Good news comes in two-year increments for toll-weary Tacoma Narrows bridge commuters, and chances for a charmed third year grow stronger by the day.
After four consecutive summers of painful toll hikes, the 2016 Legislature threw in some loose change from gas-tax collections and graciously canceled a 50-cent toll increase that was planned for last July.
Smiles on the Peninsula were bright after that, but they recently shifted into high-beam mode. The state Transportation Commission said it won’t need to activate the annual rate-raising process this year, thanks to robust toll revenues from increasing bridge traffic and other factors.
All signs point toward a reprieve from higher tolls, not just this summer but in 2018 as well. It’s a nice anniversary gift as the eastbound span turns 10 this year.
But Washington lawmakers can and should do more. They have an opportunity to correct an arbitrary accounting maneuver that stuck bridge users with responsibility for an emergency reserve fund.
By passing Senate Bill 5317, the Legislature would make a good-faith gesture to protect the long-term interests of toll-payers. They’re already on the hook for millions in escalating annual debt payments ($70 million in 2017), plus a big bill for deferred sales taxes approaching fast in the rearview mirror.
The legislation is sponsored by Sen. Jan Angel, R-Port Orchard. A similar effort, House Bill 1582, is sponsored by Rep. Jesse Young, R-Gig Harbor. He’s been trying to free toll-payers from the emergency fund for two years.
State officials are well aware of the unique — and uniquely punitive — financing scheme that built the $735 million bridge, an arrangement that placed 100 percent of the burden on bridge users to cover construction debt and ongoing operations.
It’s no surprise that those living and working west of the Narrows would harbor feelings of unfairness. Paying full freight on the bridge while also paying taxes to support transportation projects elsewhere, such as the accursed tunnel excavation in downtown Seattle, doesn’t sit well. Former state Rep. Larry Seaquist, D-Gig Harbor, went so far as to call it unconstitutional.
SB5317 would add a sprinkle of shared statewide obligation. Right now, money from tolls covers what’s known as the “sufficient minimum balance.” The SMB is an emergency account that would pay the bills in the event toll collections are interrupted due to terrorism, earthquake or other calamity on or near the bridge.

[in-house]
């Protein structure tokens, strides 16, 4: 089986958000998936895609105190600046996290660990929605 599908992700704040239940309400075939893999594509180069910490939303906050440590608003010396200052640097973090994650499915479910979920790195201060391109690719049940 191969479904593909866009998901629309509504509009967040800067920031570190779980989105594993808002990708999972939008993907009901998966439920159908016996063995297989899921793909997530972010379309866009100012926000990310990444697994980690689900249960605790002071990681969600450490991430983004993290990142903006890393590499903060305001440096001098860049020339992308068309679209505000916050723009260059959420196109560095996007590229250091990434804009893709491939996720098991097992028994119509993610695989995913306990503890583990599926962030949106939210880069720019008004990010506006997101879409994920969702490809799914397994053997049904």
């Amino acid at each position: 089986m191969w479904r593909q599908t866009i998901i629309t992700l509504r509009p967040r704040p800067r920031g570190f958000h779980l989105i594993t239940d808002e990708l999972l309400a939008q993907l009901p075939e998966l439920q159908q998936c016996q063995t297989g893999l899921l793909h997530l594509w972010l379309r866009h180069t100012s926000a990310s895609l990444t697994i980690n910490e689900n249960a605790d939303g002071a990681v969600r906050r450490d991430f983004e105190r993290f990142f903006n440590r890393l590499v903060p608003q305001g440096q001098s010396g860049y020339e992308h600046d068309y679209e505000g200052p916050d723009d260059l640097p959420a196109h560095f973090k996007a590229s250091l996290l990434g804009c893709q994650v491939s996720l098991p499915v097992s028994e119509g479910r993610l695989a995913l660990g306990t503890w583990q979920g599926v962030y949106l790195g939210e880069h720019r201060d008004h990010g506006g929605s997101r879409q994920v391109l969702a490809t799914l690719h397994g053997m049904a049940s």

The SMB was pegged at 12.5 percent of annual bridge costs, intended to provide 45 days of capital if the bridge ever goes out and insurance hasn’t kicked in. The balance ebbs and flows, but it lines out this year at around $10 million. Anything less would trigger a toll-increase process.
Angel’s legislation would take the SMB off toll-payers’ backs and switch it to statewide gas tax collections. The $10 million unspent balance would be applied to paying down bridge debt and holding down future toll hikes.
It’s only fair, as members of the Tacoma Narrows Bridge Citizens Advisory Committee point out, because the SMB was contrived to benefit all Washingtonians. Former state Treasurer Jim McIntire advised creating it in 2010 to maintain a favorable bond rating, thereby reducing costs of public works projects around the entire state.
There are a half-dozen or so other ideas floating around Olympia this year that could shake things up for Narrows bridge users. One bill would limit drivers to one toll per day, even if they cross multiple times. Another would cut costs by mandating the use of unstaffed, credit-card-only toll booths.
But none is as straightforward and nondisruptive to bridge operations and toll collections as SB5317.
The citizens toll committee supports it. So does the Transportation Commission. The Legislature could spread a little 10th anniversary cheer by supporting it, too.